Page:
I am an expert at face-smashing. I am an expert in bringing down grown-ups too. You just have to find their weak spot, and then you push it and push it and push it until they collapse into a little heap on the floor. I didn't think Amelia was the collapsing sort, but I knew where her weak spot was all right. It was the patch of garden by the fountain, the dark, evil, weedy bit at the end of the lawn. Whenever I went down there, Amelia always went after me. Grumpy Annabel used to get angry in just the same way whenever I started mocking her about what a crap mother she was. My mum always went after me if I looked happy when she was in a crap mood. I'd never liked the end of the garden, but Amelia had really started going after me there after Harriet told me it was where she'd buried the babies. Perhaps, I thought, she really
had
buried them there.

I wondered what would happen if we found them.

I called Daniel on his mobile phone.

“Watch out,” I told him. “I'm coming back!”

WHAT HARRIET FOUND

It was dead easy to get to Jim's house. The first thing I did was steal a purse from the bag of one of the play-scheme leaders. I picked the youngest and dopiest-looking one, and she didn't even tell anyone she'd lost it.

When Andy dropped me off at the play scheme the morning after that, I went in the door, hid in the loo until he'd gone, and then came out and went to the taxi line at the train station. Then I just got into a taxi and gave the driver Jim's address. I stuck close behind this other family in the queue, so it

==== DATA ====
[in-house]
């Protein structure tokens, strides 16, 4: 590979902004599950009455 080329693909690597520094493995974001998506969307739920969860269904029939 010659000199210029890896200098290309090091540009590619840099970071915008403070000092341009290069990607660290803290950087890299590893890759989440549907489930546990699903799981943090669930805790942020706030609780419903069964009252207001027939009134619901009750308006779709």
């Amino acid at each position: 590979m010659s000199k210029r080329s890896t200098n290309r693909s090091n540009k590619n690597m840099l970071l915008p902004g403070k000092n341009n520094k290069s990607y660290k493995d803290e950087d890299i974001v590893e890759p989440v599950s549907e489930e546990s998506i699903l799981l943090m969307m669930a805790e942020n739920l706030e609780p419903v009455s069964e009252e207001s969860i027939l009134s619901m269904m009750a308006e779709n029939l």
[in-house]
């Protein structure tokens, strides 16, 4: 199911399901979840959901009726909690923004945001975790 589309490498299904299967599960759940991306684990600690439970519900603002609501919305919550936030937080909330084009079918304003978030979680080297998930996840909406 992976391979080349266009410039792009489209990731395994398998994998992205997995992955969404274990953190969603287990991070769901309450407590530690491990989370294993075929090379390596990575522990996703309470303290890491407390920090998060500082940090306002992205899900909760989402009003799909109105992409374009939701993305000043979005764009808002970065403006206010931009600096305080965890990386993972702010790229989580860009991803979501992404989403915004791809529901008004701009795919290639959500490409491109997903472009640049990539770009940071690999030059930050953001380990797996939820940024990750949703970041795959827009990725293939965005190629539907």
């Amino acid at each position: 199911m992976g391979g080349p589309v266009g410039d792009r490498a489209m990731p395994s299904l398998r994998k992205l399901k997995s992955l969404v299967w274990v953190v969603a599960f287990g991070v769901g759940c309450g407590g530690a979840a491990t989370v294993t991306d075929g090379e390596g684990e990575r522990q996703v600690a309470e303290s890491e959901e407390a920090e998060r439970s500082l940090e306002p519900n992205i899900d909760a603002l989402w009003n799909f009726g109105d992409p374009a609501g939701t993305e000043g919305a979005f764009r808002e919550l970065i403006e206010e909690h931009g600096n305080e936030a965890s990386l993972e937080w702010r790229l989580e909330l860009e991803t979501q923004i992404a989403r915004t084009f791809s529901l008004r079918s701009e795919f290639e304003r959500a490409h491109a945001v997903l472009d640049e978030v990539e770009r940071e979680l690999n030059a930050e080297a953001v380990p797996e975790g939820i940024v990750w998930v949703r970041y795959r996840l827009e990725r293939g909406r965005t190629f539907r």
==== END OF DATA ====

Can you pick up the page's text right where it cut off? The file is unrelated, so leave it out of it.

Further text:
sort of
looked like I was one of them, and they knew I was getting a taxi and were OK with it. The driver didn't say anything when I got in. Probably he thought a stupid farm in the middle of nowhere wasn't a very likely place to go and cause trouble.

Daniel and Harriet were waiting at the end of the road, where I'd told them to be. I hadn't told them what I needed them to do, just that I was coming back.

“Stop!” I shouted at the taxi driver.

“Do your parents know you're here?” he said.

“That's none of your business!” I told him. “Stop asking stupid questions or I won't pay!”

“They know,” said Daniel quickly. “She's my cousin. Olivia, give him the money and come on.”

I counted out the money and climbed out of the taxi before the driver could say anything else. He muttered something and drove off.

Harriet ran over to me and put her arms around my waist. She squeezed so hard I thought I was going to choke.

“Hey! Let me breathe!”

“I missed you,” said Harriet, but she let me go. I looked across at Daniel. He was frowning.